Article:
Born: January 31, 1925
African American activist, executive director, and lawyer
Benjamin Hooks was an executive director of the National Association for the Advancement of Colored People (NAACP) and is the first African American board member of the Federal Communications Commission.
Benjamin Lawson Hooks, the fifth of seven children, was born in Memphis, Tennessee, in 1925 to Robert B. and Bessie Hooks. Hooks's father and uncle ran a successful photography business. His grandmother, a musician who graduated from Berea College in Kentucky, was the second African American female college graduate in the nation. With such evidence of success and hard work as his personal examples, Hooks was encouraged to do well in his studies and to prepare for higher education.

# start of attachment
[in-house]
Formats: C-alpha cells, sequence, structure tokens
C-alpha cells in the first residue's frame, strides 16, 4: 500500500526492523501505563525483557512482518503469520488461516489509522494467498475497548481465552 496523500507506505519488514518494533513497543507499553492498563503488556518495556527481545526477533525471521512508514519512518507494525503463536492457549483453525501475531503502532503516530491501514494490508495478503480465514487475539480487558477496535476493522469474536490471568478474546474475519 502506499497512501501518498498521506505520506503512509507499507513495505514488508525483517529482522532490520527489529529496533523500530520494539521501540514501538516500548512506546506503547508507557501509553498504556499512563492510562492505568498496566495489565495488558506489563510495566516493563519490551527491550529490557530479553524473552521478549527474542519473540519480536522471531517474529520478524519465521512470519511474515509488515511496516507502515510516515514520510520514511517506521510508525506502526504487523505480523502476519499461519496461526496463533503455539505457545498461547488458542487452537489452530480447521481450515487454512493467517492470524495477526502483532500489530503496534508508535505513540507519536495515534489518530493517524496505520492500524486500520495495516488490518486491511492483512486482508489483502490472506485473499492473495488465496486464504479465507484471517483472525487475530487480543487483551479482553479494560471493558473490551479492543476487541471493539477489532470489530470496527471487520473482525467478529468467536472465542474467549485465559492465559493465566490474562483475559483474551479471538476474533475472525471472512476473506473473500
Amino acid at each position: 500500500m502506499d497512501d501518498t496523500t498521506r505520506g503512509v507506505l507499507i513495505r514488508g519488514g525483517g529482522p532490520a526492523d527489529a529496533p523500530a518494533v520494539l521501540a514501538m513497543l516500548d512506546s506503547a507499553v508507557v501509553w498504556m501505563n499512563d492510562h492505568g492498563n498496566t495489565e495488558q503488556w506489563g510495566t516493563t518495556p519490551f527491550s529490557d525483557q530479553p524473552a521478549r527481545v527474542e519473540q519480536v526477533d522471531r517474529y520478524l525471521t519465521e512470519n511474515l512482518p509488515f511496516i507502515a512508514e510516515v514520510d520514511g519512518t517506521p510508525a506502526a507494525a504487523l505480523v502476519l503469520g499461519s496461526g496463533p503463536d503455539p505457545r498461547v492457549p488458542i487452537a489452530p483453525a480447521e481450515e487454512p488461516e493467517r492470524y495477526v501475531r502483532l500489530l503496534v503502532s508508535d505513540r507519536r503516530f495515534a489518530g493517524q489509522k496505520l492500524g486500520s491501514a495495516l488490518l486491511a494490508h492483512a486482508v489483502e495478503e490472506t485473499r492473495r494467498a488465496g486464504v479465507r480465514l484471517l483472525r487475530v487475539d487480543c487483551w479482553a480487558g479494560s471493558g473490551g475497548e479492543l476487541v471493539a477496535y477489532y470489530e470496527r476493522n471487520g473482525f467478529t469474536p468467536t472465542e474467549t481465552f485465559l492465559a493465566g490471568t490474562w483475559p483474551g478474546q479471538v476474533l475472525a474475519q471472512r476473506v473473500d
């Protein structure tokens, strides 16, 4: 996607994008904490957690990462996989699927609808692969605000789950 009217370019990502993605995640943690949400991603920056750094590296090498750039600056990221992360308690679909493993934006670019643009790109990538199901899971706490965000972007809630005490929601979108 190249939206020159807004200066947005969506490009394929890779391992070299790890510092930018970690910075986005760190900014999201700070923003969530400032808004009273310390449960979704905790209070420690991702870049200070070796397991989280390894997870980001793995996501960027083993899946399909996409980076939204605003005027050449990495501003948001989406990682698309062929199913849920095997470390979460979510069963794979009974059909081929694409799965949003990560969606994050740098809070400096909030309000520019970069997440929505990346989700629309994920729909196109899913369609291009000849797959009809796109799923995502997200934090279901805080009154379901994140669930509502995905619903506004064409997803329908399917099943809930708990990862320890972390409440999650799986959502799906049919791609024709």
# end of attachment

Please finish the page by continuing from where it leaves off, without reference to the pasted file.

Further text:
Following the Depression of 1929, an economic slump in which millions of workers lost their jobs and homes, many banks failed, and many factories closed, the Hooks family's standard of living declined. With money so scarce during those years, African American clients could rarely afford wedding pictures or family portraits, therefore, business slowed down. Still, the family always had food, clothing, and shelter. Hooks's parents were careful to see that all of their children kept up their appearance, attitude, and academic performance.
After high school, Hooks studied prelaw at LeMoyne College in Memphis. He successfully completed that program and then served in the army during World War II (1939–45) guarding Italian prisoners. He realized that in Memphis, these prisoners would have more rights than he did. When he left the army he continued his studies at Howard University and at DePaul University